ProPublica analyzed federal education data from the 2009-2010 school year to examine whether states provide high-poverty schools equal access to advanced courses and special programs that researchers say will help them later in life. This is the first nationwide picture of exactly which courses are being taken at which schools and districts across the country. More than three-quarters of all public school children are represented. Read our story and our methodology.
From http://projects.propublica.org/schools. © Copyright 2011 Pro Publica Inc.
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Westwood Elementary School
14124 W SOUTH ST, WOODSTOCK, ILL., 60098 | Grades 1-5
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Percentage of relevant students who...
Westwood Elementary School, in Woodstock, Illinois, is part of the Woodstock CUSD 200. The school reports enrolling 405 students in grades one through five, and it has 22 teachers on staff.
Westwood Elementary School is below the state average but above the district average in terms of the percentage of its students who are eligible for free or reduced-price lunches. On average, 44 percent of students in Illinois are eligible for free or reduced-price lunch programs, whereas 34 percent of Westwood Elementary School students are eligible. At the district level, 30 percent of students are eligible.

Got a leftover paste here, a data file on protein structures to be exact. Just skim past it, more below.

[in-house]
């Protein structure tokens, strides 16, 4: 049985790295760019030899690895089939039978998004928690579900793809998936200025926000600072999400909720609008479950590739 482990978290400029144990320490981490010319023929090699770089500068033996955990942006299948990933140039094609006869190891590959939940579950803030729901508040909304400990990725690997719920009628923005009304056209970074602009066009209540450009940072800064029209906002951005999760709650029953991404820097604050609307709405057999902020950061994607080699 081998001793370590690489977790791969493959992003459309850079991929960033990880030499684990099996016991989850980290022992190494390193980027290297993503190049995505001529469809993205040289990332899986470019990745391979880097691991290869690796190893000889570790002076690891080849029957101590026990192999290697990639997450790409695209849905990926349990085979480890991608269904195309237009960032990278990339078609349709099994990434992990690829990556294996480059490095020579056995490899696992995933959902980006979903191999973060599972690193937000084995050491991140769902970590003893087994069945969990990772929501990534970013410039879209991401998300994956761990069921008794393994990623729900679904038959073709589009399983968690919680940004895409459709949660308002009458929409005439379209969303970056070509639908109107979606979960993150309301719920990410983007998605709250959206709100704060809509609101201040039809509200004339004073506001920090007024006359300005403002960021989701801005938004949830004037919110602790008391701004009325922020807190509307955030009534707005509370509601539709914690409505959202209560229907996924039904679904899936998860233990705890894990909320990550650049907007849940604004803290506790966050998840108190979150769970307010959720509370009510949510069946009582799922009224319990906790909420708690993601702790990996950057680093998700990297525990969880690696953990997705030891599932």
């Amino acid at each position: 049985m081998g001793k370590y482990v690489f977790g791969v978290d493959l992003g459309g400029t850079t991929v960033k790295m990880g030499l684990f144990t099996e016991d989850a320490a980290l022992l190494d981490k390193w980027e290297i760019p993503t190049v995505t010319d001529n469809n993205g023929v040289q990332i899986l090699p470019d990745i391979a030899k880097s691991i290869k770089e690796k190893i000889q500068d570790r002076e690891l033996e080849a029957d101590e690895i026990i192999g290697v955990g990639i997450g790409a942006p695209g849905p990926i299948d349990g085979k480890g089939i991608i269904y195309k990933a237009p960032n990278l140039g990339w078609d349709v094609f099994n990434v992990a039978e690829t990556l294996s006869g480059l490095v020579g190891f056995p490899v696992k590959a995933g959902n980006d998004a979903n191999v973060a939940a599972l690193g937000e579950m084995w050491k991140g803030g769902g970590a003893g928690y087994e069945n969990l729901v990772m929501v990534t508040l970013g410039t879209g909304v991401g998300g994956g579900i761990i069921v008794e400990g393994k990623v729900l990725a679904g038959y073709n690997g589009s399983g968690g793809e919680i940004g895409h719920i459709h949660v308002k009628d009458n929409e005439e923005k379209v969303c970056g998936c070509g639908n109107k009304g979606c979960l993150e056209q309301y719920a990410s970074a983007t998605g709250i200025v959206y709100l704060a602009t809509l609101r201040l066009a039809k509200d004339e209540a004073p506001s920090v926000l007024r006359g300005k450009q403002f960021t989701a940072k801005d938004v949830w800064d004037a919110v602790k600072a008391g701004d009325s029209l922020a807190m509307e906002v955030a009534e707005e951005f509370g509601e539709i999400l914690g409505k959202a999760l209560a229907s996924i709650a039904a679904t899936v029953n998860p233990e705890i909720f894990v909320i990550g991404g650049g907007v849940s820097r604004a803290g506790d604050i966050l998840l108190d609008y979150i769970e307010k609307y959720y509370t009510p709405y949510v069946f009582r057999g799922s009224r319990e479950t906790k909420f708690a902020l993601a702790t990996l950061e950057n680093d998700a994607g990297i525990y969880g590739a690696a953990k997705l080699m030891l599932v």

ProPublica's analysis found that all too often, states and schools provide poor students fewer educational programs like Advanced Placement, gifted and talented programs, and advanced math and science classes. Studies have linked participation in these programs with better outcomes later in life. Our analysis uses free and reduced-price lunch to estimate poverty at schools. We based our findings on the most comprehensive data set of access to advanced classes and special programs in U.S. public schools — known as the Civil Rights Data Set— released by the U.S. Department of Education Office for Civil Rights.
Westwood Elementary School's enrollment rate for gifted and talented is 5 percent.
Round Lake Beach Elementary School, in Round Lake, Ill., is a higher-poverty school than Westwood Elementary School, with 93 percent of its students qualifying for free or reduced-price lunch. The school hasn't reported or may not have a gifted and talented program.
These data points were reported by schools and districts to the Office for Civil Rights. For more information about the data, see our full methodology.
— Generated by Narrative Science